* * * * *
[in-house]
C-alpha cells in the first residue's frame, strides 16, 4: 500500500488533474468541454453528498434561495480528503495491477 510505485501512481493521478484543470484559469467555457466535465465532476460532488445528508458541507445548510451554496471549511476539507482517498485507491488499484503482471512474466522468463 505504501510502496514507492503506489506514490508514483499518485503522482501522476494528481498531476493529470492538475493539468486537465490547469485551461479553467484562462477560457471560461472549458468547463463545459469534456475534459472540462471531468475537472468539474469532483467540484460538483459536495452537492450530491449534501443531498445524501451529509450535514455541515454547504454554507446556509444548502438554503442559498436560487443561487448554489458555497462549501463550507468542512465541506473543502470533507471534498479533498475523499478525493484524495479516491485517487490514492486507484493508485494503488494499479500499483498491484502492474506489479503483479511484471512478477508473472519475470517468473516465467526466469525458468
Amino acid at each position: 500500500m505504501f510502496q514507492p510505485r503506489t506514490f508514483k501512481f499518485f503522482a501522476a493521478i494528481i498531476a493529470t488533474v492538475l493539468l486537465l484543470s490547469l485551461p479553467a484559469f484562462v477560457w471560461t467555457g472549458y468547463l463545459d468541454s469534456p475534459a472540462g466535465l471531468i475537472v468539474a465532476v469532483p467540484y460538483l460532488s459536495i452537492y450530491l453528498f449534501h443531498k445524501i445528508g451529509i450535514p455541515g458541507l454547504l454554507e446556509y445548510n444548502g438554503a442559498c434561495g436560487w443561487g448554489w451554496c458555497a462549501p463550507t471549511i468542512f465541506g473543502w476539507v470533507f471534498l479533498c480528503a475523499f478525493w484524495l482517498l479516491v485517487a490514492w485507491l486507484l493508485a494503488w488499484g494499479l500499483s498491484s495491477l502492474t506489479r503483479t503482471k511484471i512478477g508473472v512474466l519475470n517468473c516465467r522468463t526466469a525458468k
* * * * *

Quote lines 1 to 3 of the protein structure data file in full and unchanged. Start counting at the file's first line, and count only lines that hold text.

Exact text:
[in-house]
C-alpha cells in the first residue's frame, strides 16, 4: 500500500488533474468541454453528498434561495480528503495491477 510505485501512481493521478484543470484559469467555457466535465465532476460532488445528508458541507445548510451554496471549511476539507482517498485507491488499484503482471512474466522468463 505504501510502496514507492503506489506514490508514483499518485503522482501522476494528481498531476493529470492538475493539468486537465490547469485551461479553467484562462477560457471560461472549458468547463463545459469534456475534459472540462471531468475537472468539474469532483467540484460538483459536495452537492450530491449534501443531498445524501451529509450535514455541515454547504454554507446556509444548502438554503442559498436560487443561487448554489458555497462549501463550507468542512465541506473543502470533507471534498479533498475523499478525493484524495479516491485517487490514492486507484493508485494503488494499479500499483498491484502492474506489479503483479511484471512478477508473472519475470517468473516465467526466469525458468
Amino acid at each position: 500500500m505504501f510502496q514507492p510505485r503506489t506514490f508514483k501512481f499518485f503522482a501522476a493521478i494528481i498531476a493529470t488533474v492538475l493539468l486537465l484543470s490547469l485551461p479553467a484559469f484562462v477560457w471560461t467555457g472549458y468547463l463545459d468541454s469534456p475534459a472540462g466535465l471531468i475537472v468539474a465532476v469532483p467540484y460538483l460532488s459536495i452537492y450530491l453528498f449534501h443531498k445524501i445528508g451529509i450535514p455541515g458541507l454547504l454554507e446556509y445548510n444548502g438554503a442559498c434561495g436560487w443561487g448554489w451554496c458555497a462549501p463550507t471549511i468542512f465541506g473543502w476539507v470533507f471534498l479533498c480528503a475523499f478525493w484524495l482517498l479516491v485517487a490514492w485507491l486507484l493508485a494503488w488499484g494499479l500499483s498491484s495491477l502492474t506489479r503483479t503482471k511484471i512478477g508473472v512474466l519475470n517468473c516465467r522468463t526466469a525458468k